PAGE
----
Julio lives with his mother. At home, duties include cleaning. His mother is sometimes employed. There are 2 children in the family.
As part of Compassion's ministry, Julio participates in Bible class. He is also in primary school where his performance is average. Playing with cars is his favorite activity.
Please remember Julio in your prayers. Your love and support will help him to receive the assistance he needs to grow and develop.
Julio lives on the plains of Villa Tunari, home to approximately 60,000 residents. Typical houses are constructed of dirt floors, mud walls and tile roofs. The primary ethnic group is Aymara.
The regional diet consists of maize, bananas, chicken, fish, bread, beef, plantains, rice and potatoes. Common health problems in this area include respiratory infections and diarrhea. Most adults in Villa Tunari work as market traders and earn the equivalent of $130 per month. This community needs paved roads, educational materials, employment opportunities and recreation areas.
Your sponsorship allows the staff of Emaus-Villa Tunari Student Center to provide Julio with prayer services, sports, medical checkups, field trips, birthday celebrations and games. The center staff will also provide special celebrations for the parents or guardians of Julio.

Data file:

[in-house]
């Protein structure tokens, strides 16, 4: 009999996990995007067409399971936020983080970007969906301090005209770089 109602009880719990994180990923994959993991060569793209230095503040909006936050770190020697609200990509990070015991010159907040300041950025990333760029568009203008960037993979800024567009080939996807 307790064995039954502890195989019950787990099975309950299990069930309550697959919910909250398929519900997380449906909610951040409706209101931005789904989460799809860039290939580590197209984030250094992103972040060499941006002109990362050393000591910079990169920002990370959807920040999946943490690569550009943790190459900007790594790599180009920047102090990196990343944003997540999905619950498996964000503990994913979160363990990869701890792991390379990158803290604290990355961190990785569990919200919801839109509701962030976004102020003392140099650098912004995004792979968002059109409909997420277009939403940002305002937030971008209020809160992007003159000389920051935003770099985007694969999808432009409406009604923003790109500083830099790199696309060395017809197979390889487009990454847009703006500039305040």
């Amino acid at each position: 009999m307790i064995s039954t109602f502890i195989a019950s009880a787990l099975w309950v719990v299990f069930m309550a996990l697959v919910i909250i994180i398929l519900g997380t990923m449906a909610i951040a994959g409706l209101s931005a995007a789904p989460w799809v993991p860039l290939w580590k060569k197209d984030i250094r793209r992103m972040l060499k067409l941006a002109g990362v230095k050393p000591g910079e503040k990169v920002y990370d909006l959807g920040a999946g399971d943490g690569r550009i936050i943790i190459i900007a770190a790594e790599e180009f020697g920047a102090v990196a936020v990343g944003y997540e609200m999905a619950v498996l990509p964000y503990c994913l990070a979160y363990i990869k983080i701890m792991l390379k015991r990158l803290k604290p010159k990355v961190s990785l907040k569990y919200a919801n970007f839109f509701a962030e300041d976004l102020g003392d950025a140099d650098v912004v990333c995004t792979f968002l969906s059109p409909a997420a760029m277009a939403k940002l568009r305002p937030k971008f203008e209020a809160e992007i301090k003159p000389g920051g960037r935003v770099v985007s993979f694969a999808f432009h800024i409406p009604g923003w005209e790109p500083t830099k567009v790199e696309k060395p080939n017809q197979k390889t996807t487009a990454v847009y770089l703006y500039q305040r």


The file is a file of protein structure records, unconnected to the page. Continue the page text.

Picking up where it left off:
Bolivia is comprised of four geographic regions: the central plateau in the Andes Mountains, the Lake Titicaca region, the central region's semitropical rain forests and the hot, humid lowlands of the east. Landlocked, Bolivia borders Chile, Peru, Argentina, Paraguay and Brazil.
Bolivia has the largest natural gas reserve in South America. Still, it remains the least developed country on the continent. Half the population is made up of indigenous groups who speak Aymara and Quechua and are who are mired in poverty. Compassion works mainly among the indigenous highlanders who make beautiful hand-woven textiles from the wool of alpacas and llamas, animals that also provide milk, meat and transport. Corn and potatoes are staples of the indigenous diet. Virtually all Bolivians are Catholic.
Once known as the cradle of the Inca Empire, Bolivia came under Spanish rule in 1535. Bolivia won independence in 1825. Until the end of the nineteenth century, there were many coups and short-lived constitutions. The period from 1952 to 1964 was marked by significant economic and social reforms and a new constitution was adopted in 1967; however, civil unrest continues to dominate Bolivia's politics. Bolivia is a divided country. Its indigenous people are locked in a battle with its industry and political leaders to gain more economic independence.
Map of Bolivia
Child's Location: West of El Alto